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Vietnam’s ‘Haunting’ of Post-War Presidents Explored in New Book

June 29, 2011 at 12:00 AM EDT
"Haunting Legacy: Vietnam and the American Presidency from Ford to Obama," written by the father and daughter team of Marvin and Deborah Kalb, examines the war's lingering grip on several generations of civilian leaders and military strategists. Judy Woodruff and the authors discuss the shadow still cast by America's "lost war."
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MARGARET WARNER: Finally tonight, America’s “lost war” and its lingering hold on several generations of civilian leaders and military strategists.

Judy Woodruff has our book conversation.

JUDY WOODRUFF: It’s been 36 years since last helicopters lifted off the American Embassy in what was then Saigon, the capital of South Vietnam, almost four decades since American troops fought a protracted, costly, and losing war. And ever since, that war and how it was fought has dogged presidents and American military leaders.

That is the premise of a new book, “Haunting Legacy: Vietnam and the American Presidency from Ford to Obama.” It’s co-authored by a father-and-daughter writing team, journalists Marvin Kalb and Deborah Kalb.

And it’s very good to have you both here.

MARVIN KALB, “Haunting Legacy: Vietnam and the American Presidency from Ford to Obama”: Thank you very much.

DEBORAH KALB, “Haunting Legacy: Vietnam and the American Presidency from Ford to Obama”: Thank you.

JUDY WOODRUFF: Marvin Kalb, why do you argue that the Vietnam War and the loss of it was a turning point in American history?

MARVIN KALB: Well, because, up to that point, Judy, the U.S. had never lost a war. And people — friends of mine in Europe have always said, you guys have been so lucky. You don’t know what it is. We have lost many wars, and we adjust.

But, in the United States, it took a long period of adjustments. It’s 36, 37 years now since the end of the war. And we’re still haunted — presidents are — by the way in which that war affects what they think about. Are we going to lose another war? How do we get out of another Vietnam? These issues are on their minds.  

JUDY WOODRUFF: Why has it persisted that way, Deborah Kalb?

DEBORAH KALB: I think that, in addition to the idea that it was the only war that the U.S. lost, it also played an important role in a lot of these presidents’ lives.

And there’s three different sort of mini-generations of presidents that we look at in the book. The first are the ones who are more the World War II — or just missed serving in the World War II — generation. They were already serving as governors or in Congress during the war. It was more their children’s generation who was affected.

But for a number of these presidents, the baby boomers, it was a real life decision about whether to go serve or not that really carried through their entire life. We go into a lot of detail about — for example, with George W. Bush. And also we have a chapter on John Kerry and the swift boats. So it’s — now we’re at the third generation with President Obama, who was too young to serve.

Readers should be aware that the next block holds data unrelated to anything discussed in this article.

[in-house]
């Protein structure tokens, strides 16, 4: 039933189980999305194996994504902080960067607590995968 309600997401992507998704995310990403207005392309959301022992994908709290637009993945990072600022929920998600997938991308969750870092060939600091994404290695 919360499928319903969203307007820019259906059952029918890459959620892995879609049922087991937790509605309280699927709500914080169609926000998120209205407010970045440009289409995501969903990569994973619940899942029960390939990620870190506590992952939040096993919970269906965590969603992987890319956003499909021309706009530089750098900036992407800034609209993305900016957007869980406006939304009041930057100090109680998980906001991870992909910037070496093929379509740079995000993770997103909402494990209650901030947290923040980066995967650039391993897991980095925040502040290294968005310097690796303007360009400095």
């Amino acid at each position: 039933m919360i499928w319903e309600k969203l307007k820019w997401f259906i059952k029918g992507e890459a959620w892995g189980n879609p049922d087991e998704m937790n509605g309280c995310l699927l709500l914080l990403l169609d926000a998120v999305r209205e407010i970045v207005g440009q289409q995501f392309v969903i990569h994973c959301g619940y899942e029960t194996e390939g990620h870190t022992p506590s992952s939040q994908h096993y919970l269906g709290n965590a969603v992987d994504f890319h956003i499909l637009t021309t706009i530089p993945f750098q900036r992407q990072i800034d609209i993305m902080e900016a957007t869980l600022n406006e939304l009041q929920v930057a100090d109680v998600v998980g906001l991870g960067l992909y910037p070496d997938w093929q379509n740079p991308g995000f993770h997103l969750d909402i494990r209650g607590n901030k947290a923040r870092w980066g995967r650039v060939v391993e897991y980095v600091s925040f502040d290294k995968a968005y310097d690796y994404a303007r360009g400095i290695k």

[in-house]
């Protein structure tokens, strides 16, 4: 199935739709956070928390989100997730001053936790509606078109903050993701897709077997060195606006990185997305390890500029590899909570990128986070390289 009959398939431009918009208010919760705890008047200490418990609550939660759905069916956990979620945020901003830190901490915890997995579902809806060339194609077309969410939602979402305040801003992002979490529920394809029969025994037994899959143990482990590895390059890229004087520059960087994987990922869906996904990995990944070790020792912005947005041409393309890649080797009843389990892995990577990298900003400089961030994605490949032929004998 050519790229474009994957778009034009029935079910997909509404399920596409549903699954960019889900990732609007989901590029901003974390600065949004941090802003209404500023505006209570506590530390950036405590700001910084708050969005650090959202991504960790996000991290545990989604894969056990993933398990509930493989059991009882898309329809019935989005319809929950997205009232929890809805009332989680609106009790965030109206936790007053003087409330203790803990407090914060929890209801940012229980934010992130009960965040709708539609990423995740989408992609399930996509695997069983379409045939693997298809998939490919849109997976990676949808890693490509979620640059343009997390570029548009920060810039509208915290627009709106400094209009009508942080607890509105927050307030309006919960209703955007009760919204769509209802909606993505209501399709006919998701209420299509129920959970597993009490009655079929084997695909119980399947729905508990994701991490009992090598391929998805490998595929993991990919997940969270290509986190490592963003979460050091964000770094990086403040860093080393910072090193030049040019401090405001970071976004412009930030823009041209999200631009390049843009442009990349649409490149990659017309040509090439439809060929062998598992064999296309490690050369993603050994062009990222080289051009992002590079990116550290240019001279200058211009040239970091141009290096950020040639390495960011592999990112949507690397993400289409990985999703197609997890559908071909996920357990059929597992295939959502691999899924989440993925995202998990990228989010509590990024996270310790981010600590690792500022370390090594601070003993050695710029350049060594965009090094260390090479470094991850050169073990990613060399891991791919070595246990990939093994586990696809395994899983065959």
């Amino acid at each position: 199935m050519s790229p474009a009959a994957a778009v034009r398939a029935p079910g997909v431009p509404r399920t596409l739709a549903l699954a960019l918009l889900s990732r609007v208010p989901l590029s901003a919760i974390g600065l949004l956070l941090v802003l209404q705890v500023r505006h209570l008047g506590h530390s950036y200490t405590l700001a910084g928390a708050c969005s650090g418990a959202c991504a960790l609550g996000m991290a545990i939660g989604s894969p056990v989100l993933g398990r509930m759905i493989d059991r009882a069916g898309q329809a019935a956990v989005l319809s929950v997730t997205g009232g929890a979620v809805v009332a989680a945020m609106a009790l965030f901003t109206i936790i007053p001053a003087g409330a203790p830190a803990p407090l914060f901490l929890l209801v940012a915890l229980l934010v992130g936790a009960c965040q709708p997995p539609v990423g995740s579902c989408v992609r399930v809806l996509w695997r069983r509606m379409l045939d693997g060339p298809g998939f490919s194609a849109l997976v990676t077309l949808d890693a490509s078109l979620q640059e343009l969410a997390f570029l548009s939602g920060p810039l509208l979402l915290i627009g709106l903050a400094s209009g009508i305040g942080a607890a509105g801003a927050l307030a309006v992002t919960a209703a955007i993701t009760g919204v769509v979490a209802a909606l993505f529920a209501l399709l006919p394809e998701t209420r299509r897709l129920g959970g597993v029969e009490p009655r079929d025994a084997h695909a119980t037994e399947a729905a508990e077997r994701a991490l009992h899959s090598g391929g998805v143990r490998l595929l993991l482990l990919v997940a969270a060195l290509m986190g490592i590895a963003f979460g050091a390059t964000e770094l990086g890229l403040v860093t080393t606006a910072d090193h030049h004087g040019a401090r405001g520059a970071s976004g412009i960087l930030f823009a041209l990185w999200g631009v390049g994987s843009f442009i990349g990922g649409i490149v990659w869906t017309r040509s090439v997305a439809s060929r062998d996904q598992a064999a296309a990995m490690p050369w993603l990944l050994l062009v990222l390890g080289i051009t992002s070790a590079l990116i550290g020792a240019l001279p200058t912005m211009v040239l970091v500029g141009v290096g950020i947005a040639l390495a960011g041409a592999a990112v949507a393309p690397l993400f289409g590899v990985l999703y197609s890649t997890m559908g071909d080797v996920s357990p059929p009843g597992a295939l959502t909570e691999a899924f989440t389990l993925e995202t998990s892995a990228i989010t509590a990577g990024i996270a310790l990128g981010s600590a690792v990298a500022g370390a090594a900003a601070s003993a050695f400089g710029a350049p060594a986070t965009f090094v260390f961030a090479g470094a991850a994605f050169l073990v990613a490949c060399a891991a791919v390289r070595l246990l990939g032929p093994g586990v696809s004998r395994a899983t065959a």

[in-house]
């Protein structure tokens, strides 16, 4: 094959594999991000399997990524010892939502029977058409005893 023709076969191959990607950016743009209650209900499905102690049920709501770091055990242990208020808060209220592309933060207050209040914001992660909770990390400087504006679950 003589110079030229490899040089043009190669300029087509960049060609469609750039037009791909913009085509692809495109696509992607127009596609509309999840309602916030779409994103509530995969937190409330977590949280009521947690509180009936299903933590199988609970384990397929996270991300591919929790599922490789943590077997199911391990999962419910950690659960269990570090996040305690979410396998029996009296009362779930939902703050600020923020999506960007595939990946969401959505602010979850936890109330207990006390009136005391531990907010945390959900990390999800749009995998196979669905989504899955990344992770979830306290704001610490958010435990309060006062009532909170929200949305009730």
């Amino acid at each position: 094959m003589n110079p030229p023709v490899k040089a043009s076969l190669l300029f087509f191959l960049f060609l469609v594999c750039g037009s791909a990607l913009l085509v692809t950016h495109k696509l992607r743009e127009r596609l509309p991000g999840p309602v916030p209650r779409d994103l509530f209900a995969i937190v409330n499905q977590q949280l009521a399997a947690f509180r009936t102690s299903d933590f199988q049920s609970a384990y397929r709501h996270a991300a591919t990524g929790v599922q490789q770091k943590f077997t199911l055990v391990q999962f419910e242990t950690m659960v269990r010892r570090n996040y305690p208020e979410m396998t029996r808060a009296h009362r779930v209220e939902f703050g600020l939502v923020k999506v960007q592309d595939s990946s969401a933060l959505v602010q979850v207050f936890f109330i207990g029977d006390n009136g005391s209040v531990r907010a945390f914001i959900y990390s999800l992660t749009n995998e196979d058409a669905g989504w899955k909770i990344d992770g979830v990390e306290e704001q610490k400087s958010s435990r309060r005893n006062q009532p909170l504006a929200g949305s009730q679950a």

JUDY WOODRUFF: But, even with this third generation, as you say, President Obama too young to have served in Vietnam, he read about it, studied it in school.

MARVIN KALB: Yes.

JUDY WOODRUFF: It has still affected these presidents differently, and as — and, you write, particularly Democrats. Why is that?

MARVIN KALB: Democrats have always been saddled with the responsibility for losing wars. That’s what Republicans have said.

And, since 1949, Richard Nixon came in, when Harry Truman was there as president, when China turned communist. And Richard Nixon asked, who lost China? And I hear from people at the White House right now that, among Obama’s closest people, one of the reasons why they’re so careful with Afghanistan is they don’t want to lose it.

They lose it, Obama loses the election next year. So, they are very mindful of the legacy of a lost war like Vietnam.

JUDY WOODRUFF: Deborah Kalb, do you get a sense from — you — and, by the way, you all worked on this over, what, five or six years.

DEBORAH KALB: Five or six years.

JUDY WOODRUFF: You learned — there’s an enormous amount of fresh reporting in here.

Do you come away with the sense that one president more than the others understood Vietnam, got the message, the legacy of Vietnam better than the others?

DEBORAH KALB: That’s a great question.

I think one of the presidents that seemed to get maybe to some degree more than some of others in the way we talk about it is George H.W. Bush, who spoke about burying the lessons of Vietnam in the sands of Arabia. He went to a certain point in the Gulf War, stopped at a certain point, came out looking successful at that point.